PADILLA RUIZ v. John Cray; John Doe; Richard Roe, and their respective insurance companies, Defendants. (2020)
United States Court of Appeals, Fourth Circuit.
Raul PADILLA-RUIZ; Vivian J. Franceschini-Rodriguez; Conjugal Partnership, Legal Society of Earnings, Plaintiffs-Appellants, v. COMMUNICATION TECHNOLOGIES, INC., Defendant-Appellee, John Cray; John Doe; Richard Roe, and their respective insurance companies, Defendants.
Decided: February 12, 2020
Before GREGORY, Chief Judge, KING, Circuit Judge, and TRAXLER, Senior Circuit Judge.
Juan R. Rodriguez, RODRIGUEZ LOPEZ LAW OFFICES, P.S.C., Ponce, Puerto Rico, for Appellants. Adam B. Pratt, KAUFMAN & CANOLES, P.C., Williamsburg, Virginia, for Appellee.
Raúl Padilla-Ruiz, Vivian J. Franceschini-Rodriguez, and their Conjugal Partnership (hereinafter Appellants) appeal the district court's order granting Communications Technologies, Inc.’s (COMTek) objections to the magistrate judge's recommendation, overruling Appellants’ objections to the magistrate judge's recommendation, and granting summary judgment to COMTek on Appellants’ complaint. COMTek has moved for summary disposition. We conclude that Appellants’ brief is not “manifestly unsubstantial,” 4th Cir. R. 27(f), but we have reviewed the record and find no reversible error.
On appeal, we confine our review to the issues raised in the appellant's brief. See 4th Cir. R. 34(b). Because Appellants’ opening brief does not challenge the district court's dispositive conclusions on their Puerto Rico tort claims, they have waived appellate review of those claims. Grayson O Co. v. Agadir Int'l LLC, 856 F.3d 307, 316 (4th Cir. 2017) (“A party waives an argument by failing to present it in its opening brief or by failing to develop its argument—even if its brief takes a passing shot at the issue.” (alterations and internal quotation marks omitted)).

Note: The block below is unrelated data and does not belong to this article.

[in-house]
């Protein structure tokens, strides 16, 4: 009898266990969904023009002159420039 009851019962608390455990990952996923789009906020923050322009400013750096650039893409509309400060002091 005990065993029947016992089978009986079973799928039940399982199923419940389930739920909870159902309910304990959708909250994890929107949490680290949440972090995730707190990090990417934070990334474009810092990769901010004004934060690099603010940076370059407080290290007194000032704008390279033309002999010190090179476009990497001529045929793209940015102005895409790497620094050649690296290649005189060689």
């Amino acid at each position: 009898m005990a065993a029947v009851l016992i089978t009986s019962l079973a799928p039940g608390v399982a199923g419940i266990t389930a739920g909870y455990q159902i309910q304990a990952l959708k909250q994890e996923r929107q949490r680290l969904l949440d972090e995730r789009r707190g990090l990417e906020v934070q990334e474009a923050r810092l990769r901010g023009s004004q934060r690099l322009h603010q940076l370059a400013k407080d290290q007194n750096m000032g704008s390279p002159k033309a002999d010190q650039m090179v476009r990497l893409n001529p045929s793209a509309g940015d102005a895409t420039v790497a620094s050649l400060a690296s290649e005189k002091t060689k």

We review the district court's grant of summary judgment de novo on Appellants’ claims pursuant to the Uniformed Services Employment and Reemployment Rights Act (“USERRA”), 38 U.S.C. §§ 4301-4335 (2018). As the district court noted, there was no evidence that Padilla-Ruiz's supervisors in the military, with whom COMTek was contracted, were agents of COMTek, so their alleged prejudice against Padilla-Ruiz's military service does not establish a prima facie USERRA claim. See 38 U.S.C. § 4311(a), (c); Staub v. Proctor Hosp., 562 U.S. 411, 418, 131 S.Ct. 1186, 179 L.Ed.2d 144 (2011) (providing standard). Instead, the record indicates that Padilla-Ruiz was ultimately terminated by his supervisor at COMTek based on findings that Padilla-Ruiz had lied about his work schedule and timecards. Accordingly, the district court properly granted summary judgment to COMTek.
Accordingly, although we deny COMTek's motion for summary affirmance, we affirm the district court's judgment. We dispense with oral argument because the facts and legal contentions are adequately presented in the materials before this court and argument would not aid the decisional process.
Affirmed by unpublished per curiam opinion.
Unpublished opinions are not binding precedent in this circuit.
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